That all said, I would love to hear your feedback on what you feel could be improved in the manifesto. I’m always open to, and highly appreciate, constructive criticism. Please feel free to email me anytime at

    You also mention the trademark line on the Indie Phone web site: the only reason that exists is to discourage dilution of the Indie Phone name. As you know, Firefox, Mozilla, etc., are also trademarks. I cannot make a browser today and call it Firefox. Similarly, if someone makes a phone and calls it Indie Phone that would be a huge setback for us after building awareness of the name. I feel that the real point of contention might be the Indie (capital ‘I’) trademark. Indie is the name that Article 12 Ltd is currently trading under. This is something that has come up before and I also just spoke to Jeremy Keith about it who raised similar concerns. I can see why this could be seen as problematic. It was never my intention to try and lay any sort of universal claim to the word ‘indie’ (and that’s not how trademarks work anyway). Regardless, I don’t think the benefit of using Indie as the trading name for Article 12 Ltd (it is snappy and easy to remember and we need every advantage when going up against companies with names like ‘Google’ and ‘Apple’ which are accessible and easy to remember) is worth the confusion and fear/uncertainty/doubt that it might cause. So we’re going to drop it and use the current company name (Article 12, named after Article 12 of the Universal Declaration of Human Rights — the right to privacy) or simply change the name of the company to Indie Phone Ltd. I hope this will lay your fears about using the name indie in Indie Tech to rest 🙂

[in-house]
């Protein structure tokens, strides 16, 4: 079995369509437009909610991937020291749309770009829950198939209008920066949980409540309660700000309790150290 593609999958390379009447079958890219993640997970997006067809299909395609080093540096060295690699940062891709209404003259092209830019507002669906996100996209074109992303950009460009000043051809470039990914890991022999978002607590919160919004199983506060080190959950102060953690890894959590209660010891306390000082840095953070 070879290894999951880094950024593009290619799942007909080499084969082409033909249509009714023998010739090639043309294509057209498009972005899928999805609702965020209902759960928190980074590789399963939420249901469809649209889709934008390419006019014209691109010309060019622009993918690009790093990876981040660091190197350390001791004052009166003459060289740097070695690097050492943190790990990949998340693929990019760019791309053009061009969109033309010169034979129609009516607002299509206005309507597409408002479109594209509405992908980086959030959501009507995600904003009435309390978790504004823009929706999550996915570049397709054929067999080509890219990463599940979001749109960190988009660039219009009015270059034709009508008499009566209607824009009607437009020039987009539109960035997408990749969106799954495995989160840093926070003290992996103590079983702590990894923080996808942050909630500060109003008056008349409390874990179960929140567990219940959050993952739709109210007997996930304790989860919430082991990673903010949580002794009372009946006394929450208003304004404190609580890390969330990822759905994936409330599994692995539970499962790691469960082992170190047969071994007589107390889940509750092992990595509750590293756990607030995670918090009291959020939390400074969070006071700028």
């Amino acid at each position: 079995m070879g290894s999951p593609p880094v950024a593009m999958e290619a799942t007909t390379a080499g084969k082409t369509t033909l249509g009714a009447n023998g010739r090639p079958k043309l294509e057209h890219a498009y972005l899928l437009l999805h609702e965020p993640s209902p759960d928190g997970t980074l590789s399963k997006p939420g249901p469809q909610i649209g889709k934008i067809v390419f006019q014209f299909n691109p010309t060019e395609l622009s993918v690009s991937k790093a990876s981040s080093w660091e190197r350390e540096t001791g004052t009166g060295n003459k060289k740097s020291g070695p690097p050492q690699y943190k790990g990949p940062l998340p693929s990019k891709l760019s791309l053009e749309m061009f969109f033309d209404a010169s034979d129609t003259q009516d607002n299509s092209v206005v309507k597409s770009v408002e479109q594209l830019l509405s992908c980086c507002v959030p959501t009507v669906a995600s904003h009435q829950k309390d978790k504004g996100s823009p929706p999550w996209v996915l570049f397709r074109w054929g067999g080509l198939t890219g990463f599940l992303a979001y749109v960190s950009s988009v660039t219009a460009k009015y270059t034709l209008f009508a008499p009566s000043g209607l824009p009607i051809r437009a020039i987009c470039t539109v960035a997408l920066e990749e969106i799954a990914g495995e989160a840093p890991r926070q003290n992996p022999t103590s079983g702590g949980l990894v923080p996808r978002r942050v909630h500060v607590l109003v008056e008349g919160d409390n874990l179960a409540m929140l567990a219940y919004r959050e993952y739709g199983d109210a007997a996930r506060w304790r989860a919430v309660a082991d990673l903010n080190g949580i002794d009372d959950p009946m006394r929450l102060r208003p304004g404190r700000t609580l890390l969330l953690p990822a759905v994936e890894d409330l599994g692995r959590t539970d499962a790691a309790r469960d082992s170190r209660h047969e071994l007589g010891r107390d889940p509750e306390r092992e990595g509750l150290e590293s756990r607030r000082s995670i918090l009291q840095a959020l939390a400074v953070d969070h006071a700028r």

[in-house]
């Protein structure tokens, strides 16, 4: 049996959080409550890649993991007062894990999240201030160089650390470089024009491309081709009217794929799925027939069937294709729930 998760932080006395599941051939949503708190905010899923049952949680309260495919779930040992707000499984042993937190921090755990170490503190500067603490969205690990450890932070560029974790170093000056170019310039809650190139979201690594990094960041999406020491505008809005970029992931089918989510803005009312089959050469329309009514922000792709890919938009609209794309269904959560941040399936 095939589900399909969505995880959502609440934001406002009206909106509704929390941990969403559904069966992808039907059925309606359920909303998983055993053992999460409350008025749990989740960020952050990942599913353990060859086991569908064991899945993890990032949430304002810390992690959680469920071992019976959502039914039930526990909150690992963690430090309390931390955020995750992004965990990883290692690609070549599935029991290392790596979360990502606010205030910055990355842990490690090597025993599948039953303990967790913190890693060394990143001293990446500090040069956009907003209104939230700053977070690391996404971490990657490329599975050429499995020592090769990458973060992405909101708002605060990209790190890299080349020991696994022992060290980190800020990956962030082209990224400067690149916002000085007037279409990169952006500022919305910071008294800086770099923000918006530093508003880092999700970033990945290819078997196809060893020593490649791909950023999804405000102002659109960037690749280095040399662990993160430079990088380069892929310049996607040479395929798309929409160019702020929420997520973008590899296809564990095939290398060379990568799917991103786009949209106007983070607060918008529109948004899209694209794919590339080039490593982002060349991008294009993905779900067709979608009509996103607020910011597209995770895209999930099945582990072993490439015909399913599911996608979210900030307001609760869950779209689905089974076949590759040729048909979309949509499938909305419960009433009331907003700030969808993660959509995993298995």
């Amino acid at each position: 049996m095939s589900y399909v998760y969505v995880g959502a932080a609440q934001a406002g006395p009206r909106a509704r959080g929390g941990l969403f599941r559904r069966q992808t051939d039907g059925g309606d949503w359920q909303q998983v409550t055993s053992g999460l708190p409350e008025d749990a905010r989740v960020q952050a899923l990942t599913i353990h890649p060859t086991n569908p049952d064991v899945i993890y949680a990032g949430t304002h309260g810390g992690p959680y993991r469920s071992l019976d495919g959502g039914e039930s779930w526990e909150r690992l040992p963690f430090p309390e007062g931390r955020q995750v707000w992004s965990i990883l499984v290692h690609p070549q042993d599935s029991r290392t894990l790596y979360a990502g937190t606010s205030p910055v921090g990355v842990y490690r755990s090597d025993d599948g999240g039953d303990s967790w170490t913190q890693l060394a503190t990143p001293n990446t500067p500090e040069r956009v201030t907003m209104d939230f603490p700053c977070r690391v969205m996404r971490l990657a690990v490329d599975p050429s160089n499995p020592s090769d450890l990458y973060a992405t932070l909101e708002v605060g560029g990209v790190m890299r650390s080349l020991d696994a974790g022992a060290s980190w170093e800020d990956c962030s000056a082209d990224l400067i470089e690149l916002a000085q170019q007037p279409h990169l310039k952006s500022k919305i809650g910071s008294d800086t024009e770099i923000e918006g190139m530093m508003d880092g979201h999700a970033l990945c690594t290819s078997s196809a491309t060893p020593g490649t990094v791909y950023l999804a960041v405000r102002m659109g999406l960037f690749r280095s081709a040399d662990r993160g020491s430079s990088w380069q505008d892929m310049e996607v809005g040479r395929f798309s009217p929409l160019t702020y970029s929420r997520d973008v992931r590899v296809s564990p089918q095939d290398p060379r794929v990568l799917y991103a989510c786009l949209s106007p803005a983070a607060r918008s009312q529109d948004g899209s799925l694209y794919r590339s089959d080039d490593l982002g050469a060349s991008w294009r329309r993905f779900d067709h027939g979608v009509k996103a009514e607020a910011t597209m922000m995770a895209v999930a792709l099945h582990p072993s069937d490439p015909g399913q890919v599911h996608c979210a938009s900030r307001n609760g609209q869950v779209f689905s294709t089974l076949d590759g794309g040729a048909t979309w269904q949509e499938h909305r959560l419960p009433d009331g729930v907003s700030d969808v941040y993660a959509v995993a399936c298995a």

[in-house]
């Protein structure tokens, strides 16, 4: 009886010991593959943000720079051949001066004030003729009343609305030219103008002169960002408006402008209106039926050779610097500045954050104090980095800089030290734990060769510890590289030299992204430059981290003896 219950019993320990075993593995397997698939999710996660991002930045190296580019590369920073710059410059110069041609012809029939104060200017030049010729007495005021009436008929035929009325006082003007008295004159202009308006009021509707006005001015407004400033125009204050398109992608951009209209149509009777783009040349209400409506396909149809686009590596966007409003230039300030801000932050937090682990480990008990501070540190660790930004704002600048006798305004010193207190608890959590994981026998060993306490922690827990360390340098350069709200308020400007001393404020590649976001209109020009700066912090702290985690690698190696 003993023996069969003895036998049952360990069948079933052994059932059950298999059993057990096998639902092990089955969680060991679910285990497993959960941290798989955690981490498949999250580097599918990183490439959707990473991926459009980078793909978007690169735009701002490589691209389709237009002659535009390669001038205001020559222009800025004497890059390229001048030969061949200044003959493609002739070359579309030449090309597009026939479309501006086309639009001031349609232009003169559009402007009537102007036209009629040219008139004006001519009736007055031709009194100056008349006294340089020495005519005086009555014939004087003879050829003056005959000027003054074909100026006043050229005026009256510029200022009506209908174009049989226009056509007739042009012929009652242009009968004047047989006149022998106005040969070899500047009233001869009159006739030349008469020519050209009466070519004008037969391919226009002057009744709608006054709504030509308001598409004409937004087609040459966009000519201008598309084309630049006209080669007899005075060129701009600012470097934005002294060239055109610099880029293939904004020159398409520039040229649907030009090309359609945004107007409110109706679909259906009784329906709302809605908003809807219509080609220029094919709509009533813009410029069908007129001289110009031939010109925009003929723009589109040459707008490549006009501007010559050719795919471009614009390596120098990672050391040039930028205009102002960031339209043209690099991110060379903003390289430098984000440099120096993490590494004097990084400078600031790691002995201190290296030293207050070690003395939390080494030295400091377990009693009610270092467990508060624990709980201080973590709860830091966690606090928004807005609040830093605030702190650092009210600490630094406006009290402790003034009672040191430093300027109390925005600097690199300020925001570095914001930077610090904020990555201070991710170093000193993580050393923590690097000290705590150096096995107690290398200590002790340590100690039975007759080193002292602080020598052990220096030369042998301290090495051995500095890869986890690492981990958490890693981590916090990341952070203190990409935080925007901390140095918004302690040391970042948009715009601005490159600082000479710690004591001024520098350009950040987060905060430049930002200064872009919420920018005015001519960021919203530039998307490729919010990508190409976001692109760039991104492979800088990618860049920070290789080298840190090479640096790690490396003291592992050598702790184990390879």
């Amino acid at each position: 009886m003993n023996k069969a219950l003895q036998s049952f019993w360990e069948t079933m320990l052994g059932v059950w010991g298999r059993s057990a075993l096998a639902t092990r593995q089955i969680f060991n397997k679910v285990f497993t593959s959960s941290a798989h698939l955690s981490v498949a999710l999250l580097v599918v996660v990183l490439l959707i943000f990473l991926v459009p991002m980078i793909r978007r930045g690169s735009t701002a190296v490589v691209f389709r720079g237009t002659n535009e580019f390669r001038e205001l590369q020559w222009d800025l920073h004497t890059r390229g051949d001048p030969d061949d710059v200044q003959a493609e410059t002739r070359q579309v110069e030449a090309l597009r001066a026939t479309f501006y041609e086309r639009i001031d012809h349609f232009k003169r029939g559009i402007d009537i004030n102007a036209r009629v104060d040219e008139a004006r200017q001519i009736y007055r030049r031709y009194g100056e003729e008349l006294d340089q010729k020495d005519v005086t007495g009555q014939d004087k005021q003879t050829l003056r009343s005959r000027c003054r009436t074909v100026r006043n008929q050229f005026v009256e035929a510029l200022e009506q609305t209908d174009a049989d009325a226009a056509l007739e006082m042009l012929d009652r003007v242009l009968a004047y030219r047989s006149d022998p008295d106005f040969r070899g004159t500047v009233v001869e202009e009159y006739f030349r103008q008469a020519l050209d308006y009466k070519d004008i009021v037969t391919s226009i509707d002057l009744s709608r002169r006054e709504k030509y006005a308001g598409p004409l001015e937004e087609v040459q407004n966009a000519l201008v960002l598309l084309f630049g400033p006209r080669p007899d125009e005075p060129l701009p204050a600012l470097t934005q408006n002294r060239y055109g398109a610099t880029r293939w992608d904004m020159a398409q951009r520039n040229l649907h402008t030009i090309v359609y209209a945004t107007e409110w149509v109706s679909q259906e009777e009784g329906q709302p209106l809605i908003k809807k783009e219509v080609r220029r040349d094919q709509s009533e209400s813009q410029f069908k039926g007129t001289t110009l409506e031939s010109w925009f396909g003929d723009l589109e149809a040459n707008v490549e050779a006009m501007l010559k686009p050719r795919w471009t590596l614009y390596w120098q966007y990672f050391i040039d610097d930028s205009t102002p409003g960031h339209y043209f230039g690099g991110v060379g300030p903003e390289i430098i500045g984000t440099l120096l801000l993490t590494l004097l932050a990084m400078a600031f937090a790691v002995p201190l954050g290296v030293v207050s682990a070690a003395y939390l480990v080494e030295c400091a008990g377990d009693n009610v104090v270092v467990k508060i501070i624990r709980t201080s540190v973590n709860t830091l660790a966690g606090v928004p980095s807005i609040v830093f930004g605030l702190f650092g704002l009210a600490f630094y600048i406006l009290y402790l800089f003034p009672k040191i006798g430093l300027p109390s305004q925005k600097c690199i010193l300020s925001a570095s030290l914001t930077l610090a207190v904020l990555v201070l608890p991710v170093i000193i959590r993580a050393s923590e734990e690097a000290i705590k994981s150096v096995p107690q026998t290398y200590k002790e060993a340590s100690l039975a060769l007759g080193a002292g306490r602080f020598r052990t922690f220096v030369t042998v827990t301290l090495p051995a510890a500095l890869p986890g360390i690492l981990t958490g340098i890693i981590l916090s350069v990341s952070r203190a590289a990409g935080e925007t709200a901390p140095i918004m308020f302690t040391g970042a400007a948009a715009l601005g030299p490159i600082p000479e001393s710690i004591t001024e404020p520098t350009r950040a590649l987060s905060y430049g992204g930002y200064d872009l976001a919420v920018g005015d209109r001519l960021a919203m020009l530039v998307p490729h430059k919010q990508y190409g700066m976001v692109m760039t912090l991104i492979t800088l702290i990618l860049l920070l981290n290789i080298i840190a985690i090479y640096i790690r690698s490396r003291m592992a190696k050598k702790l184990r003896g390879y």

(I’ve now removed Indie from the list of trademarks on the site. Also, I’m very open to the idea of a foundation — I simply have no experience in this area and I’m currently looking into it.)

    I’m also a huge fan and supporter of the Indie Web community (I’ve sponsored and helped organise an Indie Web Camp here in Brighton and hope to continue doing so) and I love what Brad is doing with Camlistore.

    That said, neither of those projects, by themselves, are going to magically result in seamless, beautiful end-user products that can compete with the products of Google or Apple. (The theory of ‘trickle down technology’ does not work.) What they can do is to contribute hugely valuable parts of the equation.

    So it is not a matter of having either this or that. We need Indie Web Camp. We need Camlistore. And we need Indie Tech and consumer alternatives like Indie Phone also.

    Without Indie Tech to create competitive consumer products, all we will have are toys for enthusiasts. These will in no way threaten Google or Facebook‘s dominance in the consumer market. (And this is one of the reasons why they are happy to sponsor such projects. They are not directly competing with them and it’s great PR.) Again, it’s great that we have these projects as they are creating excellent infrastructure that we can possibly make use of when creating consumer solutions. But we also need efforts that are squarely focused on creating easy-to-use, beautiful consumer products. That is what Indie Tech brings to the table. And that is no small thing.

    I look forward to hopefully hearing your constructive criticism and thoughts on the manifesto and I hope that we will one day see you as a signatory.

  4. Don Marti’s avatar

    The browser is half of indie, but the other half is outbound publishing.

    What’s the opposite of economies of scale? If you’re indie and have “1000 true fans” then it’s easier to administer your indie site than to administer a site for 1 billion people. But it’s not a million times easier.

    There’s a centralizing force — as your indie site gets out of date, overrun with spam, or you just can’t figure out how to do the content update you need — you get tempted to say the hell with it and make your site a static page with a link to Big Social Site. Or just put it on GitHub Pages or something.

    Where’s the decentralizing force?

Comments are now closed.